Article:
When it comes to protecting your company’s digital assets, fewer decisions are more important than the adoption of new cybersecurity measures. Today, one out of five small businesses is affected by cyber crimes in one way or another. Even more worrying than this statistic is the fact that 60% of these businesses are shut down within six months of being attacked.
So what can businesses do to ensure they’re better equipped to withstand these attacks? Here are five cybersecurity strategies that your IT department can start to implement right now.
Deploy Firewalls and Network Segmentation
An unfiltered infrastructure can present itself as an easy target for cybercriminals. Firewalls tend to be the first and foremost line of defense against outside cyber attacks. IT teams can deploy and configure these digital walls to strike a balance between protection and usability on internal systems.
Another useful measure of protection is to segment networks into smaller subnetworks. These protective measures ensure that your company data is not stored in one central location. By splitting each computer network into several smaller ones that have the same level of cyber security, hackers have to work much harder to reach the same goal before they’re noticed and countered by your system.
Set Company User Access Controls
As your organization begins to scale, it’s essential that employee access is limited to specific role allocations. Having open access to all areas of your network makes it much harder to recognize unauthorized access from hackers. Assigning licenses and user-restrictions to your system enable you to allow or deny access to specific areas of your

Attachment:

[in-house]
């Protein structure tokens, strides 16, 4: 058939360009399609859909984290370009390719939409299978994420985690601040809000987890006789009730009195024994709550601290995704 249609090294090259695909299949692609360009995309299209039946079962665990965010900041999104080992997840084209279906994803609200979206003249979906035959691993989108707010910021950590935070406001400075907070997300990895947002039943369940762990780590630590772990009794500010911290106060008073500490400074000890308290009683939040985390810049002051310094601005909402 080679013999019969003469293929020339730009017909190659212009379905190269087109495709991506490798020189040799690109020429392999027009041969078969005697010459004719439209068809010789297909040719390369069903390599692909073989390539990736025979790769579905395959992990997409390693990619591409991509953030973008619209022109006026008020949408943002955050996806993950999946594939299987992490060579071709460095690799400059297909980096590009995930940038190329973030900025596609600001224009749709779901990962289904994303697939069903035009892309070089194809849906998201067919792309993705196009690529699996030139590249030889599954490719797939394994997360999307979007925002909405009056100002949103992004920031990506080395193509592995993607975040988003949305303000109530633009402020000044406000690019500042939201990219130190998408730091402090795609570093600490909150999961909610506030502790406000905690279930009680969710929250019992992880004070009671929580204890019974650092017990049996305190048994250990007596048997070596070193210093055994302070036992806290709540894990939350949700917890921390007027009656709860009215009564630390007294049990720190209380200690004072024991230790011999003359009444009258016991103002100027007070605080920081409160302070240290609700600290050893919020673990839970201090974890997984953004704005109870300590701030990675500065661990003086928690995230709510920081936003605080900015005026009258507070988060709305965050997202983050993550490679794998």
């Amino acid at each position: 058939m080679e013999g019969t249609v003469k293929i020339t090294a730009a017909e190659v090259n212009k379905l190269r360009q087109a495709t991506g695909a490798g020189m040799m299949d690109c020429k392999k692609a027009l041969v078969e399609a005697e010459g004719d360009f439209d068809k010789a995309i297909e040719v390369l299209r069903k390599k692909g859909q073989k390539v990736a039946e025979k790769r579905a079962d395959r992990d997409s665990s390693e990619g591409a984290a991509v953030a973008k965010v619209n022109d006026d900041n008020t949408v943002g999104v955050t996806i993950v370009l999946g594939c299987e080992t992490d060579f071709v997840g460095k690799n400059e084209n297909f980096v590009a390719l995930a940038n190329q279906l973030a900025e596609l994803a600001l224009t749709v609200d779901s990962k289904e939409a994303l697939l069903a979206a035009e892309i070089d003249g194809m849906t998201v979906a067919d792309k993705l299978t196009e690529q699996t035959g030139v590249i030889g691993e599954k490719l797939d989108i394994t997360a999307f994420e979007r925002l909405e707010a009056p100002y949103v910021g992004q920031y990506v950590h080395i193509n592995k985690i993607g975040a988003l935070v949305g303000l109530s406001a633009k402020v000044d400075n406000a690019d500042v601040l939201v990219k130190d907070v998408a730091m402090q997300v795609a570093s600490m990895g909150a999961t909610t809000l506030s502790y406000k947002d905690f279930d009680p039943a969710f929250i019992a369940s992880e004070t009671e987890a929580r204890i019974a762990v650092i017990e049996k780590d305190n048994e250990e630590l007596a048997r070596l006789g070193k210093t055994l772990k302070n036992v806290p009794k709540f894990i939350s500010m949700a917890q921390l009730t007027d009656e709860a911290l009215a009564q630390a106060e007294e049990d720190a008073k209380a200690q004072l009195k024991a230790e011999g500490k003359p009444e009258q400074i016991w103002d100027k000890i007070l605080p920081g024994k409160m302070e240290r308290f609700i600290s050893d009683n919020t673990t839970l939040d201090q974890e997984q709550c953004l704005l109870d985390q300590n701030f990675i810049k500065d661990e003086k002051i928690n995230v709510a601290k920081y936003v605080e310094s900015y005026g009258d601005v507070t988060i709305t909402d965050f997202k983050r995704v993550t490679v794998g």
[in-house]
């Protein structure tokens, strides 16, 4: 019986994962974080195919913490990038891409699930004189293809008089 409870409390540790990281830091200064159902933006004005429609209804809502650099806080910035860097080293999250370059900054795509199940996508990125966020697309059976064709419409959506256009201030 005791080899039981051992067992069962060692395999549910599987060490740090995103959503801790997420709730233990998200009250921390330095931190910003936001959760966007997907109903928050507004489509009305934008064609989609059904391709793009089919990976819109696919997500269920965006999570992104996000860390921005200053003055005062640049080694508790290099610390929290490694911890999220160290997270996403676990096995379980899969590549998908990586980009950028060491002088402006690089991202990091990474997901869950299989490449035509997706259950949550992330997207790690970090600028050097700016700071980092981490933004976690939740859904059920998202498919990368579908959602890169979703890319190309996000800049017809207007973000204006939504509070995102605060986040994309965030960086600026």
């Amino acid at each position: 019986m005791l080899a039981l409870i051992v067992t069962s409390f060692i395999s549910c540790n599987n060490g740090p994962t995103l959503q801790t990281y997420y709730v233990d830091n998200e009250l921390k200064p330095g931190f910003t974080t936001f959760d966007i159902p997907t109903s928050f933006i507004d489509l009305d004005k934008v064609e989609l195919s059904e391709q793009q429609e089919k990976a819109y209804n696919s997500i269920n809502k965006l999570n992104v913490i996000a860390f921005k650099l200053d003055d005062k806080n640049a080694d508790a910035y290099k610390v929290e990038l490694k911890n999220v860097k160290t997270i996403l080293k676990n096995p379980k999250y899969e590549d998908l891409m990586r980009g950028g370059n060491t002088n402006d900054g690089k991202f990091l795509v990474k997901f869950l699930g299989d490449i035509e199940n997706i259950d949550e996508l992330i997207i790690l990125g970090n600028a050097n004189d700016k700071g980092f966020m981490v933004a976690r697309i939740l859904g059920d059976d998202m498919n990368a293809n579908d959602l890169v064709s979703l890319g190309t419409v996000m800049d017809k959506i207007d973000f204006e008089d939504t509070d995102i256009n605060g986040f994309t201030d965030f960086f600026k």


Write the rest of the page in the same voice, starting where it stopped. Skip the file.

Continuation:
By having fewer people with access to sensitive areas of your operations, the less likely there will be any data leakage. By creating these role-restrictions, it will also be easy to ensure former employees don’t have access to systems once their employment has ended.
Audit Systems and Introduce Security Patches
Hackers tend to look for weaknesses in systems typically identified by outdated software and old firmware versions. IT teams should always ensure their systems maintain the latest security patches and upgrades. System patches help recognize open areas of your network that might be susceptible to attacks and enable your team to address the issues.
There are also many auto-updating systems that will automatically alert you once a new patch is available for your system. These systems can be configured to automatically download and install the latest versions of software protection, ensuring you don’t risk operating one moment without the most up-to-date protection.
Train Employees on Cyber Threat Awareness